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Guyana’s President Granger Not Impressed With Business Community’s Statement On Political Situation

Guyana President, David Granger (centre), and Minister of Foreign Affairs, Carl Greenidge, met, yesterday, with Zambia’s High Commissioner to Guyana, Alfreda Chilekwa Kansembe Mwamba.

Guyana’s President Granger Not Impressed With Business Community’s Statement On Political Situation

GEORGEROWN, Guyana, March 28, 2019 (CMC) – President, David Granger, says he is not impressed, with the statement by the Private Sector Commission (PSC) and its affiliates, that “political uncertainty” is gripping the country, as it awaits a Caribbean Court of Justice (CCJ) ruling, on the ongoing political situation in the country.

“There’s no chaos or confusion or crisis in the political situation. Everything that has happened, since the 21st of December, has been logical, and, on the part of the government, it has been within the framework of the law.

“I do not know how valid that perception is but, as far as I’m concerned, the government has done nothing to engender any disorder or any despair in the business community. So, I don’t want to say whether that’s a valid perception or not, but we are continuing to work,” Granger said, in reaction to the private sector’s statement.

The PSC said that it wants the Trinidad and Tobago-based CCJ, which is Guyana’s highest court, to deliver a “prompt” resolution to the appeals that have been filed by Opposition Leader, Bharrat Jagdeo, and attorney, Christopher Ram, with respect to the ruling of the Court of Appeal, whih invalidated the December 21, 2018 opposition-inspired motion of no-confidence that had toppled the Granger-led coalition administration.

Last Friday, the Guyana Court of Appeal ruled that a simple majority and an absolute majority could not be seen as the same in the Constitution of Guyana and, therefore, there would have been the need for an absolute majority, of 34 votes, for the motion to be passed.

By a majority-decision, of 2 to 1, the three-member panel of appellate court judges, ruled that the no-confidence motion was not passed, based on 34 votes not being obtained.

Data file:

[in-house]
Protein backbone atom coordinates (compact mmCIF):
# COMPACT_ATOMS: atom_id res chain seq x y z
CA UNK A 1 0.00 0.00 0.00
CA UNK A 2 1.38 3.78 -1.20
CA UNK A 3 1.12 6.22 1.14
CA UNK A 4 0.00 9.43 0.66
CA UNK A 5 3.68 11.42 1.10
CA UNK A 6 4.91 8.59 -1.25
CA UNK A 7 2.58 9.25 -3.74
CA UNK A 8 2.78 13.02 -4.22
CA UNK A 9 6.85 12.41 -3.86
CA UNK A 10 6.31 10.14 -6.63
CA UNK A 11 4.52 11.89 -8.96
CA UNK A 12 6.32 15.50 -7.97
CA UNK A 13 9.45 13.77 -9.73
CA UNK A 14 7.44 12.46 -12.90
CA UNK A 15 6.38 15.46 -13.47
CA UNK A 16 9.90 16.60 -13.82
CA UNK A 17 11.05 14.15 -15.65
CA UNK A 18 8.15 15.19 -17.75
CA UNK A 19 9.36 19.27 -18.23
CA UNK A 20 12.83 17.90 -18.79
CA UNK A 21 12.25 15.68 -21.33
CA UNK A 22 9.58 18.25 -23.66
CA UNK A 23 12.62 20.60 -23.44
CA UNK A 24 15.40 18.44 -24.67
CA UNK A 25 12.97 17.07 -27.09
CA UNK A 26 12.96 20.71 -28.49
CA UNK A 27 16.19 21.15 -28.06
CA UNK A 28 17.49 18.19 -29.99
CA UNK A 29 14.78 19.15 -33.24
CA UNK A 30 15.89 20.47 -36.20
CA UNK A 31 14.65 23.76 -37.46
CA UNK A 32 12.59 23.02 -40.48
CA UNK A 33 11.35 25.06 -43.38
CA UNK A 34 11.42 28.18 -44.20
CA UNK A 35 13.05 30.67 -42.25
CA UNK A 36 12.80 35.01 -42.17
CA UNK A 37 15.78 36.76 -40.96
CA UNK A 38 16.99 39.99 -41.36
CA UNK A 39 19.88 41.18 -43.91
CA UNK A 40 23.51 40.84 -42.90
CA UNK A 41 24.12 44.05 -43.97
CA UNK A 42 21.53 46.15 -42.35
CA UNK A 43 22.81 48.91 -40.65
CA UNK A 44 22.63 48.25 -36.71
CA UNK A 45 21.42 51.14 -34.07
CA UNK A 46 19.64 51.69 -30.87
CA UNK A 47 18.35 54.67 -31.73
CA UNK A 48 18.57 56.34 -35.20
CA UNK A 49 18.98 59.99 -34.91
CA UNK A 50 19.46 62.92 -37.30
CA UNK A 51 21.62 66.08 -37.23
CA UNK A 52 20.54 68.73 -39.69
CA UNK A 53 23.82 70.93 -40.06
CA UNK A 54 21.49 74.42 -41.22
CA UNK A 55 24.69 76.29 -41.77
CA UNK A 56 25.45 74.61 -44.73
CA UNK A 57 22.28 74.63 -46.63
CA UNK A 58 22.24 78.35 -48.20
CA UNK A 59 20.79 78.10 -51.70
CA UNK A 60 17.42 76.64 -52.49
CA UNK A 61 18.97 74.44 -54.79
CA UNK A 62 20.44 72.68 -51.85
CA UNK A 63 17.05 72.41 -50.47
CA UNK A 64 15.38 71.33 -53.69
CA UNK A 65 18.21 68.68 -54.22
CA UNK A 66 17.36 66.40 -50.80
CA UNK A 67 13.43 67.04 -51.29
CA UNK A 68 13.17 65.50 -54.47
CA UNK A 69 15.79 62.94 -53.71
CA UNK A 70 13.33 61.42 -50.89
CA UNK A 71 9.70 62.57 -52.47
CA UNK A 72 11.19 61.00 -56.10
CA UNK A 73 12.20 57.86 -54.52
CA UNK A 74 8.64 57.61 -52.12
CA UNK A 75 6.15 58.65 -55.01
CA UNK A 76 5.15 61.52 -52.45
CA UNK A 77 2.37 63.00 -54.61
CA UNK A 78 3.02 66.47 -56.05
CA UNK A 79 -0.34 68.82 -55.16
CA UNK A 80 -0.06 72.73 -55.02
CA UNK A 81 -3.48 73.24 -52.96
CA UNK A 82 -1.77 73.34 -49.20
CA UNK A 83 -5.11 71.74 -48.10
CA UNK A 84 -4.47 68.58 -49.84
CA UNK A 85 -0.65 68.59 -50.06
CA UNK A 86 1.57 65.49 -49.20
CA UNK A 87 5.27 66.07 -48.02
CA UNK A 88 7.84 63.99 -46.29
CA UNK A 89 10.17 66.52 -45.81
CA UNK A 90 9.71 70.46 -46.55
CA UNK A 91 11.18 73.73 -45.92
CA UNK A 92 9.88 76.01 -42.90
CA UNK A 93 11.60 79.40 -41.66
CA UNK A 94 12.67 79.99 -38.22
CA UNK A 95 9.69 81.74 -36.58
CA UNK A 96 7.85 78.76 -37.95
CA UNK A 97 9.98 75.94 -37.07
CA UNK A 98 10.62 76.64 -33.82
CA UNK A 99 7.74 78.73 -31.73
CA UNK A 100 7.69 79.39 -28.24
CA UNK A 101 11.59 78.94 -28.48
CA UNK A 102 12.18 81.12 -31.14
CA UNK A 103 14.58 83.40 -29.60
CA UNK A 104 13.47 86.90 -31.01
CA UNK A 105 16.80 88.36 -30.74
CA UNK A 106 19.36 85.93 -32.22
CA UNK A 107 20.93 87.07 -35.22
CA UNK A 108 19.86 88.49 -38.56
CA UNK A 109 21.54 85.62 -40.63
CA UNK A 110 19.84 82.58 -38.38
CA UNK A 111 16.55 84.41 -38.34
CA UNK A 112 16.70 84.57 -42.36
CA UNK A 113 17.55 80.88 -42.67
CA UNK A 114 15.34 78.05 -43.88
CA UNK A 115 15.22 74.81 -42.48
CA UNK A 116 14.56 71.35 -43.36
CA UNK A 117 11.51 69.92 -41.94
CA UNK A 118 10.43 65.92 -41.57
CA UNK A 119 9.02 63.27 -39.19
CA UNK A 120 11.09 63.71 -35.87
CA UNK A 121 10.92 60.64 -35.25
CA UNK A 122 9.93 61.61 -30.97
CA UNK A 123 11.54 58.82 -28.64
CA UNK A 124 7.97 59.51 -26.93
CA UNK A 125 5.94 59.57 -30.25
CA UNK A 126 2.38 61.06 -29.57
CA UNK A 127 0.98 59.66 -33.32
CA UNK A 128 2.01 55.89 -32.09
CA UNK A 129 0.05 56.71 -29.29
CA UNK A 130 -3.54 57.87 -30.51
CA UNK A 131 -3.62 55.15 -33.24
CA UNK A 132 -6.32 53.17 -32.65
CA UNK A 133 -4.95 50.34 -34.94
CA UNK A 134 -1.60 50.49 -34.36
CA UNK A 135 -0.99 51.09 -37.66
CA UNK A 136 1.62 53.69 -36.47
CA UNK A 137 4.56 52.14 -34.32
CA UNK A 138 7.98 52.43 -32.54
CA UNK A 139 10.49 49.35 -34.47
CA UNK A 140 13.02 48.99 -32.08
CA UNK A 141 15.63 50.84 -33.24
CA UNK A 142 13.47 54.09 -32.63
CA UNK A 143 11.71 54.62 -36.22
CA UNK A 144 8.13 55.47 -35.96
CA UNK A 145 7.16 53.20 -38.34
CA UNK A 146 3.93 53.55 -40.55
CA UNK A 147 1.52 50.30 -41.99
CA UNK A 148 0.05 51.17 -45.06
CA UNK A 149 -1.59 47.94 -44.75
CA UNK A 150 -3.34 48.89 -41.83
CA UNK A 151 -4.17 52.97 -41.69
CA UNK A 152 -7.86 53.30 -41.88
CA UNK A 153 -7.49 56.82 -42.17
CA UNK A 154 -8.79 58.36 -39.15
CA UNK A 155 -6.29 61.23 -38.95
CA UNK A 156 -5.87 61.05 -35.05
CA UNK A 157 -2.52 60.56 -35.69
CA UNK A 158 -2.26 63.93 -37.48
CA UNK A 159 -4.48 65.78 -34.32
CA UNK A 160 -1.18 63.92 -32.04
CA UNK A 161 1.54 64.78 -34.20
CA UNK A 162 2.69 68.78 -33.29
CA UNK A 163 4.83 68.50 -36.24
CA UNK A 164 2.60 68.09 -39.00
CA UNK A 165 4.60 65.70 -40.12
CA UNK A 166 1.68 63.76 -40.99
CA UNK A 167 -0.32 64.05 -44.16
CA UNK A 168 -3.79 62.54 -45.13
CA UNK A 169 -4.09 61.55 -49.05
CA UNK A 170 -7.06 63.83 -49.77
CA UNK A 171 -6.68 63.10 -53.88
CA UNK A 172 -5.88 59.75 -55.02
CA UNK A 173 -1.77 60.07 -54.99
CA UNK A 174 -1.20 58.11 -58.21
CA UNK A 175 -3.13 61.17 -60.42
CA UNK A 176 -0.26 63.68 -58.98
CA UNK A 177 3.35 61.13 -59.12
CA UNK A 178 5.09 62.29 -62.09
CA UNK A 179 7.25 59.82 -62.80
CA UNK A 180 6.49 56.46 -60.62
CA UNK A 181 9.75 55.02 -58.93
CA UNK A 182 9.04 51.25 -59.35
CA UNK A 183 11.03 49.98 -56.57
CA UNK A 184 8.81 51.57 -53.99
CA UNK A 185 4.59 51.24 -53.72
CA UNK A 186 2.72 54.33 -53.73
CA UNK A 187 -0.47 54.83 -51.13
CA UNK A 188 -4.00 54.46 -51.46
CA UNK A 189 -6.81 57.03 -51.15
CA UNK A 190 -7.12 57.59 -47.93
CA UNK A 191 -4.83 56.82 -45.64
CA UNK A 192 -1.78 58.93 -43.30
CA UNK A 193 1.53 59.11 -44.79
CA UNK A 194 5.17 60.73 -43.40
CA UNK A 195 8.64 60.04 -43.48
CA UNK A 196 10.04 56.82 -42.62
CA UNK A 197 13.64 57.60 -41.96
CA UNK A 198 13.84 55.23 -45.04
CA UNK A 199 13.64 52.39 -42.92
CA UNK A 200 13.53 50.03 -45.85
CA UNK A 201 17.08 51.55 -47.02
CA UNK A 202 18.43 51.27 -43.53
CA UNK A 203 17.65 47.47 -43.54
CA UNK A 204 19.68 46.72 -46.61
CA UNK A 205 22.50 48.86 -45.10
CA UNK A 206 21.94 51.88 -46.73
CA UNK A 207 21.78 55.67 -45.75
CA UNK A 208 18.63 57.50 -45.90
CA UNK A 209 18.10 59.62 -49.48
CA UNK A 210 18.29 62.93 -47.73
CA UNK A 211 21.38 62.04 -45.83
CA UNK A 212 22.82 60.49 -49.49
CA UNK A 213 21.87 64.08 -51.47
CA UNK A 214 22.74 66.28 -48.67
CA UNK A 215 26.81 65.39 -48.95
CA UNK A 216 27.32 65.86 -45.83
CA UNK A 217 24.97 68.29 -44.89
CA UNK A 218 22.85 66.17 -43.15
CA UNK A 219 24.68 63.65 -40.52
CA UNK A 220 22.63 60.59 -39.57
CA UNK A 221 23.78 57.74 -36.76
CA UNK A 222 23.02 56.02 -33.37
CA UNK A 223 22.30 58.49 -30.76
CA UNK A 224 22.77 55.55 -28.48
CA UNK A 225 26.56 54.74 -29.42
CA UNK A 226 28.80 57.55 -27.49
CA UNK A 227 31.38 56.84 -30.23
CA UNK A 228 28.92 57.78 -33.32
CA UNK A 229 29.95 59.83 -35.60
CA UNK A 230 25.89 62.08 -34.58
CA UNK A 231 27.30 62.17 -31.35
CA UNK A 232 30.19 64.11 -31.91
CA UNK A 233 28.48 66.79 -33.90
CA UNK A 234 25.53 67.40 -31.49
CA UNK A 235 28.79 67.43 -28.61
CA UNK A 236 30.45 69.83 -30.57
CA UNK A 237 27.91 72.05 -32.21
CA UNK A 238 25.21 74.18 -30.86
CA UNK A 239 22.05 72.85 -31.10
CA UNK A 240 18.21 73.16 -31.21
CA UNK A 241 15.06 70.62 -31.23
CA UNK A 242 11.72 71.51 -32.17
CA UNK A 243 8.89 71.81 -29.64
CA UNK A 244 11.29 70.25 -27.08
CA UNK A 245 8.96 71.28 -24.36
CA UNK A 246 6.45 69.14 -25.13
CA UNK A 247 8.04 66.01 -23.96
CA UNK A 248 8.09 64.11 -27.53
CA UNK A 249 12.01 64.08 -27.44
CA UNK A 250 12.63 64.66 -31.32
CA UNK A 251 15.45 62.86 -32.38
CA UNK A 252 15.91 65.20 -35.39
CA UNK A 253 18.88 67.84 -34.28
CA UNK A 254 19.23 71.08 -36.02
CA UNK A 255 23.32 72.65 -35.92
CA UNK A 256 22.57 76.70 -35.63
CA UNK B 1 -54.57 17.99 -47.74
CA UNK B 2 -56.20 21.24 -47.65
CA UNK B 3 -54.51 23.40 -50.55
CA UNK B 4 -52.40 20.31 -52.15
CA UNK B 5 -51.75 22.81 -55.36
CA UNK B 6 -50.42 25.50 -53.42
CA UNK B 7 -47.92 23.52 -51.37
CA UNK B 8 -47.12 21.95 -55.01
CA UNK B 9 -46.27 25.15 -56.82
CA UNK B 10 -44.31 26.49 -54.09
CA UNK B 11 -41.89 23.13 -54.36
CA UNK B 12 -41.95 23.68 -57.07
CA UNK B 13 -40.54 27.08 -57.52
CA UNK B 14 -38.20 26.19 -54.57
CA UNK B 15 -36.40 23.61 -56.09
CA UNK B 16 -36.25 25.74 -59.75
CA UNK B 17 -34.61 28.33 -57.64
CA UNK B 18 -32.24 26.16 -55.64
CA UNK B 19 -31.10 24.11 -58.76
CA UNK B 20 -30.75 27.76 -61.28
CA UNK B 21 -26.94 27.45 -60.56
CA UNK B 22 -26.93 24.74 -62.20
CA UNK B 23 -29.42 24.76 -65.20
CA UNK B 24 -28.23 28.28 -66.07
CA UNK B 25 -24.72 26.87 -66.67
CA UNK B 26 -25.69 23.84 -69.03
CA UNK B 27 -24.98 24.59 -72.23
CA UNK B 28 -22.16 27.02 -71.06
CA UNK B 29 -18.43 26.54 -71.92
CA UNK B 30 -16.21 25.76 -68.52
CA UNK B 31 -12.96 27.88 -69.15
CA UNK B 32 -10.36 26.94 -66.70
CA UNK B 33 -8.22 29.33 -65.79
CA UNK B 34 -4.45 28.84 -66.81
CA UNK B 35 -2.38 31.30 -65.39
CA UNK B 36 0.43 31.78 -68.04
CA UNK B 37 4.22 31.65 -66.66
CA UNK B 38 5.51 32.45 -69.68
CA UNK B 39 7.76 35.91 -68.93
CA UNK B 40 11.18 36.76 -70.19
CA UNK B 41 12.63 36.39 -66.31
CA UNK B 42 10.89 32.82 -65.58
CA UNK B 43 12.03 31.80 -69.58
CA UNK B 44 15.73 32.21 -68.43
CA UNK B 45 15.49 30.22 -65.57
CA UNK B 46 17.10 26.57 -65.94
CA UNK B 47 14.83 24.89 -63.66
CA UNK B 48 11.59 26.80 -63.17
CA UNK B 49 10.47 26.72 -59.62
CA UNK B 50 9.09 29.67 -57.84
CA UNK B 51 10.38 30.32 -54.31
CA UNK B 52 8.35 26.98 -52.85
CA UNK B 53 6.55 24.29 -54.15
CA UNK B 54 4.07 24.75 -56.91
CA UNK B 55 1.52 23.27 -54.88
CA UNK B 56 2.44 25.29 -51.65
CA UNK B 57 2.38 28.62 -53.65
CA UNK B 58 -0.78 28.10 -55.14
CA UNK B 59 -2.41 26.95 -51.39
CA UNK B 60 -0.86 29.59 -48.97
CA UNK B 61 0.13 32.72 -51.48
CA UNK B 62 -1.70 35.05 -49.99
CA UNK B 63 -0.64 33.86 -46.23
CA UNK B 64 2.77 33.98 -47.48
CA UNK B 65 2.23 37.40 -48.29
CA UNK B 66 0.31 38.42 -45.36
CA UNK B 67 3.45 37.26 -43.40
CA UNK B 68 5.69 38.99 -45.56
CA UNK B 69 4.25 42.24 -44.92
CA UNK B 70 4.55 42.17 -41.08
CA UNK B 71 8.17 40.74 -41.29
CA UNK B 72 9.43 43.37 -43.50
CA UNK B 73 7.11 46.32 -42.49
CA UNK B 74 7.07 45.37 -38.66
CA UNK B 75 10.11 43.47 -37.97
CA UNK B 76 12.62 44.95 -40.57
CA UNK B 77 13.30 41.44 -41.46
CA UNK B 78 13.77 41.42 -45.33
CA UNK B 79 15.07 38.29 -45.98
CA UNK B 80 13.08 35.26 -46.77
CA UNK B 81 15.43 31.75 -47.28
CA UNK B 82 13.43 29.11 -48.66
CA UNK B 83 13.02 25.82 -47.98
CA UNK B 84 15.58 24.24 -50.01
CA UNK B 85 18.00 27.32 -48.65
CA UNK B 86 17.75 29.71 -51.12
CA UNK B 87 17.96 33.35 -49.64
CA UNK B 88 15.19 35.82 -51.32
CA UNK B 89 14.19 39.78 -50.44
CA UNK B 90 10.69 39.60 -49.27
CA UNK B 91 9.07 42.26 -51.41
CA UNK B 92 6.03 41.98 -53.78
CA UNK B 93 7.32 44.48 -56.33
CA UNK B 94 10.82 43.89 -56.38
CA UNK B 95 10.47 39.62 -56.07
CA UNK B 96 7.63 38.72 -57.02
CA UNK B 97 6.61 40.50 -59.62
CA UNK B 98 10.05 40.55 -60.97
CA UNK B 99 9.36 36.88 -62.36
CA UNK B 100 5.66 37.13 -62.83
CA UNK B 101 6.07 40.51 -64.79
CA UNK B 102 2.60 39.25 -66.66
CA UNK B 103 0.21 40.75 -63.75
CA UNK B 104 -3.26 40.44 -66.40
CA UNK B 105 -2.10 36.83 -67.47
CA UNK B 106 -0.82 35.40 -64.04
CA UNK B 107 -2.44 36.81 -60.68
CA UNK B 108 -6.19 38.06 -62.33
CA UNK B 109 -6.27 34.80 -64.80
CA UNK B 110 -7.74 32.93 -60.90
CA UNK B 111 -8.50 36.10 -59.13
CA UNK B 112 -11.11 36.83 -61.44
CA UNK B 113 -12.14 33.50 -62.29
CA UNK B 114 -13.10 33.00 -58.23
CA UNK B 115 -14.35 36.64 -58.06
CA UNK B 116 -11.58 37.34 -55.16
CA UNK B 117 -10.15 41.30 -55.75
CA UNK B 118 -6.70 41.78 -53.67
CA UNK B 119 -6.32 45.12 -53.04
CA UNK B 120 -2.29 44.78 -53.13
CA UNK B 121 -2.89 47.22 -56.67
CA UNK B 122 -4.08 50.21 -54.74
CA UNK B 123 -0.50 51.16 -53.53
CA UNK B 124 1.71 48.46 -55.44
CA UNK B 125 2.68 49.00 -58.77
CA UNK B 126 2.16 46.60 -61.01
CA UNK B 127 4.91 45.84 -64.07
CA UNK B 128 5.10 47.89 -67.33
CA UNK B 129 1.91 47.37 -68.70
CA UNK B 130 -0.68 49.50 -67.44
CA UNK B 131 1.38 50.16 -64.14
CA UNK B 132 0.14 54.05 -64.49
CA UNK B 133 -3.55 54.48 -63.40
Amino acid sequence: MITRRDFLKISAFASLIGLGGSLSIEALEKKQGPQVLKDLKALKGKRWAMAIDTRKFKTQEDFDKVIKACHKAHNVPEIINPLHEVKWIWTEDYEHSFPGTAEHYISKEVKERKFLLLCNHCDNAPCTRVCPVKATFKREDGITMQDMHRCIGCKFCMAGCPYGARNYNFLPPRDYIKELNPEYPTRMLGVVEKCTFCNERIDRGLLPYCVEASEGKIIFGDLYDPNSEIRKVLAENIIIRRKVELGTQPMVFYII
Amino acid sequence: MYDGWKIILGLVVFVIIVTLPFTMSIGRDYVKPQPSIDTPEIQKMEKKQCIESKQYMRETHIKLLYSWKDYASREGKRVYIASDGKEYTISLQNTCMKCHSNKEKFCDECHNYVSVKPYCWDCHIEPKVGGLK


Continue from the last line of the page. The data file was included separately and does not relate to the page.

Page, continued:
Jagdeo wants the CCJ to conduct an early hearing of the case, because of its “national importance”.

In the statement, the PSC said Guyana is now going through “political uncertainty” and it may be affecting the business climate. Further, it argued that discussions, with local and international businesses, have resulted in expressions of reservations in investing, as the “uncertainty” continues.

It noted that there has been a reduction in government and private sector contracts, directly attributable to the uncertainty.

“The Commission calls on the Caribbean Court of Justice to provide a prompt resolution to this matter, so that both local and international organizations and businesses would again see Guyana as a country with boundless opportunities,” the PSC said.

But Granger said that everything, being done by his government, had been undertaken, within the laws of the country.

“Up to last Friday, you know, we used our legal rights to go to the Appeal Court, and I understand from the newspapers, the Opposition is using their legal right to go to the CCJ. That’s not crisis, that’s not confusion.

“So, I don’t think that the perception that you’ve mentioned, that you’ve spoken to me about, is a valid perception, and we will continue trying to do our best, to give the people of Guyana a good government and a good life,” President Granger added.

He pointed out that while the main opposition People’s Progressive Party (PPP) has said that it would be boycotting the National Assembly, until the CCJ ruling, Parliament will soon convene to ensure that the Guyana Elections Commission i(GECOM) is properly funded, to prepare for and host general and regional elections, whenever they are called.

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